Senate Bill 6032 also affirmed changes previously recommended by the state's Medical Quality Assurance Commission to expand the state's list of qualifying conditions to include Crohn's disease, hepatitis c, and any "diseases, including anorexia, which results in nausea, vomiting, wasting, appetite loss, cramping, seizures, muscle spasms, and/or spasticity, when these symptoms are unrelieved by standard treatments or medications."

It also limits the ability of police to seize medicinal cannabis that is "determined ... [to be] possessed lawfully [by an authorized patients] under the ... law."


CONTACT INFORMATION: Fact sheets outlining Washington’s medical marijuana law are available from:

Washington State Department of Health
1112 SE Quince St.
P.O. Box 47890
Olympia, WA 98504-7890
(800) 525-0127 or (360) 236-4052
Attention: Glenda Moore
Washington State Department of Health (DOH) Home Page

ACLU of Washington, Drug Reform Project
(206) 624-2184
ACLU of Washington | A Guide to Washington's Medical Marijuana Law

Source: NORML.org - Working to Reform Marijuana Laws - NORML.org - Working to Reform Marijuana Laws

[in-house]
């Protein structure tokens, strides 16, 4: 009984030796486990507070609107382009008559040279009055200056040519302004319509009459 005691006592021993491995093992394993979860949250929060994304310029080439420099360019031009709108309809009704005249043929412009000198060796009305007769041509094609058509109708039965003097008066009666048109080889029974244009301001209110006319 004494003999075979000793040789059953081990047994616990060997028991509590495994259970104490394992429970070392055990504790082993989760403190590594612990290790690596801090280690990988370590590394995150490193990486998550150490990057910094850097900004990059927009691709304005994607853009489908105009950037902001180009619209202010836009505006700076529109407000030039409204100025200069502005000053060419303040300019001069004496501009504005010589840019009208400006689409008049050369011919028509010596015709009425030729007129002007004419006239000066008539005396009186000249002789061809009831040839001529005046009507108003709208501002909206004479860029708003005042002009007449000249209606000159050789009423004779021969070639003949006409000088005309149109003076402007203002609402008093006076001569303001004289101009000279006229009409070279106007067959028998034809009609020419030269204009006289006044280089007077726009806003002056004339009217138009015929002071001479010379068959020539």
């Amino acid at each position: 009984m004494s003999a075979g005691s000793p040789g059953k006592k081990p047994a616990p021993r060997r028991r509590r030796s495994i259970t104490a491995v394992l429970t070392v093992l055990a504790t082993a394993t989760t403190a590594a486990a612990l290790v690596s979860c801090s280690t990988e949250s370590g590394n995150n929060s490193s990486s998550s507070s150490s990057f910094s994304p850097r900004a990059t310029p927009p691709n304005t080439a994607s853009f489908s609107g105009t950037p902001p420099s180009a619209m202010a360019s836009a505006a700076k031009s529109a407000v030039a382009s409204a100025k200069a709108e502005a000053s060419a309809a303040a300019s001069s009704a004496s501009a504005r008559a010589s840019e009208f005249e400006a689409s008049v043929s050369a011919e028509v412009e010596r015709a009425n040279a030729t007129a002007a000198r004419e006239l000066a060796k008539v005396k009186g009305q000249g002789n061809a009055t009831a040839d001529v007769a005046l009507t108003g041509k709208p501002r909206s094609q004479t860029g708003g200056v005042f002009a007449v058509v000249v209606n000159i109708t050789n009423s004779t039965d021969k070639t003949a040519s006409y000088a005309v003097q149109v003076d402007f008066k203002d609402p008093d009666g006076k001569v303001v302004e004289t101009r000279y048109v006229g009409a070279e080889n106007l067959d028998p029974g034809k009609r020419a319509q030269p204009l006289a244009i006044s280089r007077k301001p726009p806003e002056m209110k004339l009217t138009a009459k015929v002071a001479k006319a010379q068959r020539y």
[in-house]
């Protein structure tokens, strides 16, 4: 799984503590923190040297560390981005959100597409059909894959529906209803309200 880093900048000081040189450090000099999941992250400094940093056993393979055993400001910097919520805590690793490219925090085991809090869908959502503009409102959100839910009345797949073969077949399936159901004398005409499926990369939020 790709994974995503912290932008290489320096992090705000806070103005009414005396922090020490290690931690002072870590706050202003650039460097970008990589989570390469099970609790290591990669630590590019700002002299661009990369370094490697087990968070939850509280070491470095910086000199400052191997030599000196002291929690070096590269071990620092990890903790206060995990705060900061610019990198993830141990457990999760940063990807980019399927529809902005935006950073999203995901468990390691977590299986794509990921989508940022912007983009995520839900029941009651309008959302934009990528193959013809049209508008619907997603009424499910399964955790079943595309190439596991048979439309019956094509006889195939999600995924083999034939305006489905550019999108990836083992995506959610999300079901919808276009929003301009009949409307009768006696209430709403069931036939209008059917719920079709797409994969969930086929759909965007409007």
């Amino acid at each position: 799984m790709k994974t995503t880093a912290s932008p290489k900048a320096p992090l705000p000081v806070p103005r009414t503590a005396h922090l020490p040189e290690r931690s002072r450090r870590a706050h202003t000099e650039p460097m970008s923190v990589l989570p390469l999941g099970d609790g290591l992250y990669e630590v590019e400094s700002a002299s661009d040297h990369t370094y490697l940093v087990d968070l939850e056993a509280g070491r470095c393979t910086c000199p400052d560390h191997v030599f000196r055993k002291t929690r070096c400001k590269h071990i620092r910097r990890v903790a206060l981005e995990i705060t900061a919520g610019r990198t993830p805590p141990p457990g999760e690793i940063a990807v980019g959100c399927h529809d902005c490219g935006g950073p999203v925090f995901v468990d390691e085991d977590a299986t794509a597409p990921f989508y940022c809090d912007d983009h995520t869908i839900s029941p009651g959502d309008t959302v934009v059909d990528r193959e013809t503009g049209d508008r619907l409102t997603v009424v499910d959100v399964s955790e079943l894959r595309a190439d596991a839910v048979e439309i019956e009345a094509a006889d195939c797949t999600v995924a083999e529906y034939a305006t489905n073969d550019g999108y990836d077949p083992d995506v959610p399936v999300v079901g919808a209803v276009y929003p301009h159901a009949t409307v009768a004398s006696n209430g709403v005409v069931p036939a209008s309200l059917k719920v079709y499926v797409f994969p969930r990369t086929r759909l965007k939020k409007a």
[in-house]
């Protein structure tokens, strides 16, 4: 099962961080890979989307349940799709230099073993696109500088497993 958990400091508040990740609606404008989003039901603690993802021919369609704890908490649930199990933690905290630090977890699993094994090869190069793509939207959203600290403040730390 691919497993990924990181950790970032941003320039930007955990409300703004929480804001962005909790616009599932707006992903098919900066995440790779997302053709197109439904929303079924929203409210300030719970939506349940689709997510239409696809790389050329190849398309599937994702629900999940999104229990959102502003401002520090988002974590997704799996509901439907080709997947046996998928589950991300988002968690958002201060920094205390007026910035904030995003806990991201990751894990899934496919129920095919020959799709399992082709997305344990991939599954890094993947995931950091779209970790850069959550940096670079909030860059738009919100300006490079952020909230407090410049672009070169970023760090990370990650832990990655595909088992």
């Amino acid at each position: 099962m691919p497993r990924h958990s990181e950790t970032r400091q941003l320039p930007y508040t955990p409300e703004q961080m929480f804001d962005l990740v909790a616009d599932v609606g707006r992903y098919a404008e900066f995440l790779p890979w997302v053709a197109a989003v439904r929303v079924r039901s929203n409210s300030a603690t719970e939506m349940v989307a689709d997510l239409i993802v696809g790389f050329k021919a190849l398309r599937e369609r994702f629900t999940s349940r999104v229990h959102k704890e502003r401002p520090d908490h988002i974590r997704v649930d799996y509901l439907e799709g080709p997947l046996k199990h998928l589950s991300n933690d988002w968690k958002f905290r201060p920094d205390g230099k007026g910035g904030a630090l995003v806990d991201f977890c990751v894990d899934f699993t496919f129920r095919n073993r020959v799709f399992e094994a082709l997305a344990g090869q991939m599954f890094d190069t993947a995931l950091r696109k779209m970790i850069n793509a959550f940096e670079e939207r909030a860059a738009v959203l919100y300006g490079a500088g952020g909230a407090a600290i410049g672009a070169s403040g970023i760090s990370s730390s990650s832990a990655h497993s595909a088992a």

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Thread starter #3

Keith Lake

Human Resources
Staff member
Best wishes to our friends in PA.

Just as soon as you guys pass your new law; we'll put you on the list.

We're pulling for you guys, I personally think this one stands a good chance at passing.
 
anyone know about GA.? thats where i live and i have no clue what if any medical marijuana laws have even been talked about here. i really hoping to hear something good but if not.. looks like im moving to some other state lol
 
Thread starter #6

Keith Lake

Human Resources
Staff member
Well not Georgia unfortnately, but there's lot of hope for expanding our base in 2010